Vitamin C prevents scurvy, a disease commonly found in infants who are fed a diet deficient in this vitamins. It is easily destroyed by heat; is easily oxidized; the acids in foods protect it from destruction by heat or oxidation; it is soluble in water, hence can be lost by soaking or cooking foods in water. Canned pineapple and canned tomatoes are rich in vitamin C, because they contain acid which protects it during the canning process. Raw fruits and vegetables are very good sources of this vitamin.

Vitamin D is the fourth member of the vitamin family. It is the antirachitic vitamin. It prevents rickets and malformation of teeth and bones by regulating the calcification of calcium an phosphorus in soluble in fat but not in water. Cod-liver oil is the best source of vitamin D. The direct rays of the sun develop this substance in the human body. Some foods have been irradiated and hence contain this vitamin.

Vitamin E functions in normal reproduction. A lack of this vitamin causes miscarriages and abortions in animal. It is resistant to heat; is soluble in fat; and is very stable. It is found in lettuce, whole cereal, yolk of eggs, and vegetable oils.

Vitamin G has been found to be the more stable factor of the “vitamin B complex”. It is resistant to heat and oxidation. The best yeast. It is thought to be a factor in preventing pellegra, and in maintaining youth.

The following general rules for the sources of the vitamins may be helpful to the reader:

  1. Vitamin A is associated with the yellow pigment in foods. It is found in animal fats, such as butter and cod-liver oil, and in the green leaves, and in foods which are yellow.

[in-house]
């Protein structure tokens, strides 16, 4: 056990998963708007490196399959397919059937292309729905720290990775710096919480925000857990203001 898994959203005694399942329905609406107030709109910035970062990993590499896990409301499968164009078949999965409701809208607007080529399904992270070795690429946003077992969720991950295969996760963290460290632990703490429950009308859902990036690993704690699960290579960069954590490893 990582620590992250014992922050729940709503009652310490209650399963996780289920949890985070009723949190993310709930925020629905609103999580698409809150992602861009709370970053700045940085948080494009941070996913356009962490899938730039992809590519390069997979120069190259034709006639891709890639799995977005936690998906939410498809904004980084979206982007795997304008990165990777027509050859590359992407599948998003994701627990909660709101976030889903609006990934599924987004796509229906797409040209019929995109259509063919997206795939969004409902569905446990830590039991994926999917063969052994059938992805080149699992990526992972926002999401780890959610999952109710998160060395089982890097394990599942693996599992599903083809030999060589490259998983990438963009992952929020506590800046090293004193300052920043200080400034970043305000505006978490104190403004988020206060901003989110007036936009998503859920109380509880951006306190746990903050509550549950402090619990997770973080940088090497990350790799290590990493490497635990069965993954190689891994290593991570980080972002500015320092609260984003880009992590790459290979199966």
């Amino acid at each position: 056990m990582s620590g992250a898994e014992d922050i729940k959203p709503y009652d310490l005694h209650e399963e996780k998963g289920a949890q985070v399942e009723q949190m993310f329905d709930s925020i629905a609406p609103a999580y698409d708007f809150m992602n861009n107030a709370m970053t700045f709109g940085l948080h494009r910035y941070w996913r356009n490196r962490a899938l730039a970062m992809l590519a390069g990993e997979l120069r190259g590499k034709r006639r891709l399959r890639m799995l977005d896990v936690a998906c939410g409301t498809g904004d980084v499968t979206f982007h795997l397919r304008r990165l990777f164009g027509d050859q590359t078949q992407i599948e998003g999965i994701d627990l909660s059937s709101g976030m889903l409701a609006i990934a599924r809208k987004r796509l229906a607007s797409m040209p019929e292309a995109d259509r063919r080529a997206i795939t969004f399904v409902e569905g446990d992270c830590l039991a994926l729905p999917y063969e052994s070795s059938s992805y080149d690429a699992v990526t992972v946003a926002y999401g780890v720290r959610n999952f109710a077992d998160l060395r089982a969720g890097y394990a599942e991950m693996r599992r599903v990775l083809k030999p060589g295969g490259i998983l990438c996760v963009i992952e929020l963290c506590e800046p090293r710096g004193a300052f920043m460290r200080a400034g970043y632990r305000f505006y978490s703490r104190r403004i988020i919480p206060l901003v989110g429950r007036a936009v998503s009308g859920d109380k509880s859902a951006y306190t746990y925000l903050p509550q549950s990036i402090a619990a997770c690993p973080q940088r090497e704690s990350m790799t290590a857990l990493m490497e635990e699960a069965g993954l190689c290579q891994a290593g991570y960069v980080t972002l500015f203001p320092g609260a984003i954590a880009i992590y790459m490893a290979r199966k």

2. Vitamin B is found in varying amounts in all foods, except in the pure carbohydrates and fats; as sugar, starch , and lard.
  3. Vitamin C is found in raw fruits and vegetables.
  4. Vitamin D is found in cod-liver oil chiefly.
  5. Vitamins E and G (there are no special rules for the sources of these).

Bulk . Bulk means the undigested residue which remains in the intestine after absorption has been completed. It is one of the necessary constituents of a diet in order to prevent constipation and to aid in digestion.

Reaction. All foods may be divided in to three classes in regard to the reaction in the body:

  1. Those foods which yield an acid ash in the body, such as meats, fish, fowl, eggs, cereals, and anything made of flour.
  2. Those foods which yield an alkaline or basic ash in the body, such as milk, vegetables, and all fruits, except prunes and cranberries. The latter yield an alkaline or basic ash, but produce an acid urine due to an organic acid which can not be oxidized in the body.
  3. Those foods which are neutral, or are completely burned in the body, leaving no ash; such as sugars, fats, and the pure starches.

The body will function best when there is a high alkaline or basic reserve. It then has greater resistance to disease. Inorganic acids are produced continually in the body as a result of normal metabolism (the tearing down and the building up of tissues). They are detrimental, and must be neutralized by the alkaline or basic salts which are supplied chiefly by fruits and vegetables. This is what is meant by “meeting the acid-base requirement of the body.” This knowledge of the reaction of foods has proven very valuable in the treatment of several abnormal conditions. For example, when one has a cold, it is wise to eliminate the acid-forming foods from the diet, and to included those foods which are basic in reaction.

References

Tables of Food Values – Alice V. Bradley – Published by The Manual Arts Press, Peoria, Illinois, 1931.